A new sort of ecumenism

John Hunwicke responds to a rejection of the Ordinariate in last month’s issue with reasons why our Anglican Catholic ethos should be made a part of the life of the wider Church

If the Ordinariate solution takes off – and I pray that it will – one of my greatest hopes is that it will provide a real bridge between the friends who have gone, and the friends who stay, in such a way that they will still be friends. And not just friends who occasionally have a pint together, but friends who are engaged in the same mutual enterprise.

I would, perhaps daringly, certainly crudely, characterize that endeavour as making our Anglican Catholic ethos and gifts central to the life of the Roman Catholic Church at the same time as we struggle to make the message of organic unity, which is at the heart of the Petrine Ministry of the See of Rome, comprehensible within the Church of England.

‘Post-Ordinariate’, I would hope that we would see, not less of each other, but more; and that we would interact at a more profound, perhaps more honest, level. Above all, I pray that we may avoid the temptations to recrimination and mutual abuse. And that is a temptation, because, for those who go and those who stay, decisions, perhaps costly ones, will have been made on the grounds of deeply held principles. In such circumstances, it can be easy to feel impatient with those who do not see matters with the same clarity as oneself.

A surprising attitude

I must confess that I was saddened by an article in last month’s New Directions by Fr Jonathan Beswick. I was surprised, firstly, by his attitude, so contrary to the spirit of ARCIC, towards the Roman Catholic Church, ‘a body that has placed so many stumbling blocks before her faithful... a destructive and terrible arrogance’. The tone of this reminds me – I am old enough to have such memories – of the pamphlet wars of the Fifties; of booklets such as Kenneth Ross’s Infallible Fallacies.

Have we really not come beyond that? And, at a time when the forces of infidelity regard Rome as their main target in their relentless war against the remnants of Christendom, can it really be a Christian priority to join in that onslaught? 

But I was even more depressed to find Fr Jonathan attacking his fellow Anglican Catholics as ‘ecclesial Quislings within the Church of England’. Does he really see Rome as an Evil Enemy like Hitler’s Third Reich? Does he really regard those who favour the Ordinariate scheme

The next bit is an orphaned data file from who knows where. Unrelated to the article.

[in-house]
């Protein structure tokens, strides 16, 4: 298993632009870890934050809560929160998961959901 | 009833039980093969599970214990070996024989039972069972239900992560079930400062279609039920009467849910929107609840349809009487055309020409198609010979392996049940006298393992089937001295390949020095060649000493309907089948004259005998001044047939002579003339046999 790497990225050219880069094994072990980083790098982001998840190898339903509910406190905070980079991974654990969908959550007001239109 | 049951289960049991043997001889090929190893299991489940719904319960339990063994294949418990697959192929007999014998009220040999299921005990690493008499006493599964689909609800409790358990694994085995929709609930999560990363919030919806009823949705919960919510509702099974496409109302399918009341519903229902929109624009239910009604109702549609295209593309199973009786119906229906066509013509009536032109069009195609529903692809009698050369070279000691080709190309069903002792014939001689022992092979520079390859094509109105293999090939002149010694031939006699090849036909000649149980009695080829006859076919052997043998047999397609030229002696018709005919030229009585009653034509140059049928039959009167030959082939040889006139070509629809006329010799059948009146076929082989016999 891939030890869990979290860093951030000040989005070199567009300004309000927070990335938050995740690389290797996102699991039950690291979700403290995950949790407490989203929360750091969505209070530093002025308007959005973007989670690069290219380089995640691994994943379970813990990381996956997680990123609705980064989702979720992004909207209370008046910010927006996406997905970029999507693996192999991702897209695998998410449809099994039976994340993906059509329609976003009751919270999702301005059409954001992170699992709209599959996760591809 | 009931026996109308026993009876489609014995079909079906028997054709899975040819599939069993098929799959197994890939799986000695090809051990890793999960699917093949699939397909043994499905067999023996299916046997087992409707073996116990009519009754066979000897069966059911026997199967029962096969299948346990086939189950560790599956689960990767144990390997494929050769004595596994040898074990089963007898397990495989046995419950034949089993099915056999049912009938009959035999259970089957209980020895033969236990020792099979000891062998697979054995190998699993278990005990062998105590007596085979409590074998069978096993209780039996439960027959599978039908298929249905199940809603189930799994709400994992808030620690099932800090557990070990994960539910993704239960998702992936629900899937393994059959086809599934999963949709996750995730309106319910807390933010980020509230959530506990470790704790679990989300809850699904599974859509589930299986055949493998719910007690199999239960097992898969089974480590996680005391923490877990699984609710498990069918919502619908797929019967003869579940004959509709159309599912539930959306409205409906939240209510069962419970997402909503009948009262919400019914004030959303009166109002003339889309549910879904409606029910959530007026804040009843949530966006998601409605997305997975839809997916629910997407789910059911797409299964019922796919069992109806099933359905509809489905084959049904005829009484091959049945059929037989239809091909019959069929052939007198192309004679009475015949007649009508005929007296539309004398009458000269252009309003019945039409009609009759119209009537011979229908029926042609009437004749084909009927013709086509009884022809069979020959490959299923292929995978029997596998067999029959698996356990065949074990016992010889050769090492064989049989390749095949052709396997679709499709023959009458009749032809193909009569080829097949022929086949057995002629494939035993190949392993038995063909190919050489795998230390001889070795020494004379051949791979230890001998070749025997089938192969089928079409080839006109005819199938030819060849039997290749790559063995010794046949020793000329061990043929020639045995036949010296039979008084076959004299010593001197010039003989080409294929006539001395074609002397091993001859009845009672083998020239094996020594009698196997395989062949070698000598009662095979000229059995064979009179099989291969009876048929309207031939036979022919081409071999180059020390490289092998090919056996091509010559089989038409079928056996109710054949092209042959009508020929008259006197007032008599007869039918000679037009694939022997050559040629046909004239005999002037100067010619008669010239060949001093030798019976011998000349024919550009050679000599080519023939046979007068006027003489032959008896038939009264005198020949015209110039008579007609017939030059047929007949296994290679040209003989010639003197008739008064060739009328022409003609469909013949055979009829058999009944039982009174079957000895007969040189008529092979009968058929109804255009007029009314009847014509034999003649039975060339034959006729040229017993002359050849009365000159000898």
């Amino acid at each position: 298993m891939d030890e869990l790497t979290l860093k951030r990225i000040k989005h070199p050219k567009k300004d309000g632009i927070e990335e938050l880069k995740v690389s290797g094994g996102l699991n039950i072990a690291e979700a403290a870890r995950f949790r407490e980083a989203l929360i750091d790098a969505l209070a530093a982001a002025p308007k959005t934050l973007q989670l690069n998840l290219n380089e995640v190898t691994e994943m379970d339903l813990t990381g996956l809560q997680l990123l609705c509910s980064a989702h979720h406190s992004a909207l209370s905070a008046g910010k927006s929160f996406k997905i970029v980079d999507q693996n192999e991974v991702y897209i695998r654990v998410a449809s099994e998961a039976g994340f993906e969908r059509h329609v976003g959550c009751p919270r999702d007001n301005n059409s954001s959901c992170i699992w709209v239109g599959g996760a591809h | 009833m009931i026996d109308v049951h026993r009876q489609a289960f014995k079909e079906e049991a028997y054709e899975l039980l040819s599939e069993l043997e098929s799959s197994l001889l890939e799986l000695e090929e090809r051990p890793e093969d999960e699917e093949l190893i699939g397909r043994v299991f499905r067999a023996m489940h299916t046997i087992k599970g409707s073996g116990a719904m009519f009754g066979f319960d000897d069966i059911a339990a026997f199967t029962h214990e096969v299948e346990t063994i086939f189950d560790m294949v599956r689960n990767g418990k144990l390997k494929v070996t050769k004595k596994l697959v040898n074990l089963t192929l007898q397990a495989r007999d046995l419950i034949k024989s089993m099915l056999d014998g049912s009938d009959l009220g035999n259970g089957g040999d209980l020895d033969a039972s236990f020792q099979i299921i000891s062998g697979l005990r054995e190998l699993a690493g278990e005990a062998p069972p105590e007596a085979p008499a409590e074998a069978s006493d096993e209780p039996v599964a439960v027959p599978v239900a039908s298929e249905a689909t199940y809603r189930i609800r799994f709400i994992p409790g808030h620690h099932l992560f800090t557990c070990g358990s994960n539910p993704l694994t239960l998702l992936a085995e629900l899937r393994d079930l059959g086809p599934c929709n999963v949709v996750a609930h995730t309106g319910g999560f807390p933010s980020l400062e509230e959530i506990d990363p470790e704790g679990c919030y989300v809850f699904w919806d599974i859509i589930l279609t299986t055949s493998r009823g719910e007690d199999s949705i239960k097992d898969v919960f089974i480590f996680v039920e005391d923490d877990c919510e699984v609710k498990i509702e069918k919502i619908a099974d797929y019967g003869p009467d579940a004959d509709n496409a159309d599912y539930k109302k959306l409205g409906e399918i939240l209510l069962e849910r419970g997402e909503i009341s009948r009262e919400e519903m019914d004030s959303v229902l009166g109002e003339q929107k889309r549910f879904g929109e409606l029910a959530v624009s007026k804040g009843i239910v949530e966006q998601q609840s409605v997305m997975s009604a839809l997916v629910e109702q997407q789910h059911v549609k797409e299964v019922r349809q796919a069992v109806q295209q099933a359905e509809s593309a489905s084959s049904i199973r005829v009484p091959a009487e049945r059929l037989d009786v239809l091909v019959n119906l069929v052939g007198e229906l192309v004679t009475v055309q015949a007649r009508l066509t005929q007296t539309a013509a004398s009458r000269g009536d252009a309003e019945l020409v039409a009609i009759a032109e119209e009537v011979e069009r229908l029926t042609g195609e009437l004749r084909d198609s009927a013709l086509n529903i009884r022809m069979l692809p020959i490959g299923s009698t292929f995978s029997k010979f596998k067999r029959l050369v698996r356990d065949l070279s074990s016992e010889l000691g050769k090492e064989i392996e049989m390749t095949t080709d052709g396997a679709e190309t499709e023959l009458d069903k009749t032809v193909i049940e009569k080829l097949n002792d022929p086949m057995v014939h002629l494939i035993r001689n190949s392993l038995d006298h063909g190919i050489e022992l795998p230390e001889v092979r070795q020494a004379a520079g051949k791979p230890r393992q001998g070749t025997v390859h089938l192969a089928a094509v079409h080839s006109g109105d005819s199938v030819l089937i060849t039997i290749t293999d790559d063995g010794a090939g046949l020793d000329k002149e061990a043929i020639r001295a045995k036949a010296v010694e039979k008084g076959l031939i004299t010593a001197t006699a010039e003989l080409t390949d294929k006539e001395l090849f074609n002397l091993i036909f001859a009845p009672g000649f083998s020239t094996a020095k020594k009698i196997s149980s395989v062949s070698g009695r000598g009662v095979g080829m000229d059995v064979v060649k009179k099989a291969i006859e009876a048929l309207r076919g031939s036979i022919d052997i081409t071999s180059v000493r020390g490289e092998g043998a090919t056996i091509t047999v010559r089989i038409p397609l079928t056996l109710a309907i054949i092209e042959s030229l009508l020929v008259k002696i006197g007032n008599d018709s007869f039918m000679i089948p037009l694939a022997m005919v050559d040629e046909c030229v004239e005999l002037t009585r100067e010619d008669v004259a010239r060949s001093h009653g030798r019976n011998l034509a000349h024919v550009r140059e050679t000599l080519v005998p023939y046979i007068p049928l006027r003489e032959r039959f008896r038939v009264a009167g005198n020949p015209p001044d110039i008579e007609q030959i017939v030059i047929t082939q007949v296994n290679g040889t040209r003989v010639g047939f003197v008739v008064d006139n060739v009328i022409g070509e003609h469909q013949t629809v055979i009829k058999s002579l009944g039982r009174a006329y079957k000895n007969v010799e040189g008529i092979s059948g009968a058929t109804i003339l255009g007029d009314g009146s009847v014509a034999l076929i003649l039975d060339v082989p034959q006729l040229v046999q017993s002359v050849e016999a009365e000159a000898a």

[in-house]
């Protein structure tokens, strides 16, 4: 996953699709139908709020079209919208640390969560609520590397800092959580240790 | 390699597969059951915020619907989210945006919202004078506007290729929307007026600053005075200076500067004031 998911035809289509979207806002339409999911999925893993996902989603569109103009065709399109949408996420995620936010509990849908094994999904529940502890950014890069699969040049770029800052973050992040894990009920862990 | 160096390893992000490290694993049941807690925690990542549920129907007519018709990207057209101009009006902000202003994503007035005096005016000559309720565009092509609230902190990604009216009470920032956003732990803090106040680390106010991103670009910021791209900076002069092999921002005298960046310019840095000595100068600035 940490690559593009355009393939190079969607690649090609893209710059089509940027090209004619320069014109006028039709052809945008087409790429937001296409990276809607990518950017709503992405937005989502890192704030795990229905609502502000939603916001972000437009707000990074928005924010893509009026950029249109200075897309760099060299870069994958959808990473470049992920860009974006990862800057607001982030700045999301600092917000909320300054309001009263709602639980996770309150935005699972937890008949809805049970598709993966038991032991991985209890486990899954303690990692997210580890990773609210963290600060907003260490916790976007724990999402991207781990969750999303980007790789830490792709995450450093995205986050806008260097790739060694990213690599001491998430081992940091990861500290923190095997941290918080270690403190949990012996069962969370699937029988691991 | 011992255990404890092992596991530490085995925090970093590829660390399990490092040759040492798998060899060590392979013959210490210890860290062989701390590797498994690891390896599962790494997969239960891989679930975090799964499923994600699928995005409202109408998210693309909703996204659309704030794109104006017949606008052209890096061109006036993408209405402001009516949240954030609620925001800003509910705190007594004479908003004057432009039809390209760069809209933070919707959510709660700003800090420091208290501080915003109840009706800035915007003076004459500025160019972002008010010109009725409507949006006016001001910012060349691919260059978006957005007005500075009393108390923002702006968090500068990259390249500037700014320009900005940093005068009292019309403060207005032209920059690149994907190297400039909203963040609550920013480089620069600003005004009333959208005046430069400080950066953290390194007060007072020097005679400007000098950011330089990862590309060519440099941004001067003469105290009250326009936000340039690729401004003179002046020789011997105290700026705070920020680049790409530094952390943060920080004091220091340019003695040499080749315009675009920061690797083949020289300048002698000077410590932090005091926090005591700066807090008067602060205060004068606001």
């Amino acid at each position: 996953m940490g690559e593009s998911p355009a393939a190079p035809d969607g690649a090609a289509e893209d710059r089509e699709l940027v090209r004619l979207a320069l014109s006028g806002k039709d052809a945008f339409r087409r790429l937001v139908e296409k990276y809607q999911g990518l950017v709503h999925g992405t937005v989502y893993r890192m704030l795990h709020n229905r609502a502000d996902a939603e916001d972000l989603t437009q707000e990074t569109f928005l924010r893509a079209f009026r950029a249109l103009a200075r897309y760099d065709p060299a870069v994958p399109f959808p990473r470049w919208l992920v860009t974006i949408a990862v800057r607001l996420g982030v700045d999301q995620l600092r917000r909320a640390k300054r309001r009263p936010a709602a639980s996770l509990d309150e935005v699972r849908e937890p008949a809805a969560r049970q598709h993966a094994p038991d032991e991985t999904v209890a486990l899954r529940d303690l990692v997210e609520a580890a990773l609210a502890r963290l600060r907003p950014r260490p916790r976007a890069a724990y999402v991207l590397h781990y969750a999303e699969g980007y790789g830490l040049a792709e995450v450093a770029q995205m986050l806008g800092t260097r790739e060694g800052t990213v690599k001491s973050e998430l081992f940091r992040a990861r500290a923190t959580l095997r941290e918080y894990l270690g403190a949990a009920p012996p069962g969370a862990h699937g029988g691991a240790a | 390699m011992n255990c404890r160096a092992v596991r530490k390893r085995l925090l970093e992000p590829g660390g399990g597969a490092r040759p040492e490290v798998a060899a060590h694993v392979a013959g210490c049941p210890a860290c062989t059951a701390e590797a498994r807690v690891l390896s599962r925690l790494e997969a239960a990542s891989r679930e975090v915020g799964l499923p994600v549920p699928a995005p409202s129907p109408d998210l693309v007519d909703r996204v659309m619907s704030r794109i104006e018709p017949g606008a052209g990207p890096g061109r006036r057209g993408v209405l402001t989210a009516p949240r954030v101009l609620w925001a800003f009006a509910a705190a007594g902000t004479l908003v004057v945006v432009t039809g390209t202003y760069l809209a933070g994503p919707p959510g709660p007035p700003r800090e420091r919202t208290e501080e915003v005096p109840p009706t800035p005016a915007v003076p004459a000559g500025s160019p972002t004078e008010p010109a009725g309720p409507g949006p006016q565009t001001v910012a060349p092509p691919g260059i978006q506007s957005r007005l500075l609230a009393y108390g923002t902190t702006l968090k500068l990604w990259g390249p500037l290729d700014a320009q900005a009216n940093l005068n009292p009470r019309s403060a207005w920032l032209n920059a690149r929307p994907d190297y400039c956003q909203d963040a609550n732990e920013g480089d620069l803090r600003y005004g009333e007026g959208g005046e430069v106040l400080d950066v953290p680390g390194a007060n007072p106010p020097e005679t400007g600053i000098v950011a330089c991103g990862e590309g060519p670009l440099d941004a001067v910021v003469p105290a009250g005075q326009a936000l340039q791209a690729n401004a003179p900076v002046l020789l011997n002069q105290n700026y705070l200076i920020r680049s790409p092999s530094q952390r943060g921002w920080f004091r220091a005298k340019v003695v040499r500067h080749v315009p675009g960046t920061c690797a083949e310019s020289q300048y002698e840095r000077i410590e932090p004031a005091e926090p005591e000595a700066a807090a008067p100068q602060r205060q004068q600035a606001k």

as traitors like Vidkund Quisling, hanged by the Norwegians after the War for Treason?
I devoutly hope that – on both sides – the temptation to vicious and hurtful rhetoric can be replaced by a desire to hear what the Spirit is saying to the Churches in the very unusual situation that faces us.

Potential breaches

Like Fr Jonathan, I have found the Church of England the particular space in the Catholic Church that has been home for me. My time in her ministry has been nearly three times as long as his, and the breaches, in terms of friendships and even family relationships, which could be involved in a realignment are in my case obviously potentially much deeper than they would be in his. So why should I – any more than Fr Jonathan – give a moment’s thought to seeking pastures new?

The fact is that resistance to the ordination of women has brought together people with very different motives. Extreme examples: there are the misogynists. I would not wish to be associated with that tendenz. Then there are the Real Evangelicals who resist it because of a particular interpretation of biblical teaching about Headship. I don’t, myself, share that body of dogma.

Different approaches

But even among the ‘Catholics’ there are quite different approaches to the question of ordaining women. There are those who opposed it, perhaps vigorously, but, after 1992, felt that ‘this is what the Church of England has decided; I still think it was wrong to do so because such a decision should have been made with an ecumenical consensus; but I do accept that women can be priests and so I will now go along with it’.

I have a great respect for such people. At least, I do in the great majority of cases; like many of us, I do fall victim to the temptation of the sin of judgementalism when there seems to be a rather brief gap between a man changing his mind, and the arrival in the post of a pointy hat. But we must not tar all those who change their ‘integrity’ with same brush.

If a person feels that there is such a givenness in his being an Anglican that he finds it impossible to contemplate leaving the Church of England, then I can understand such a one being convinced that, however muddled the CofE may be, it’s his muddle; that, whatever contortions he has to perform, this is where his destiny lies.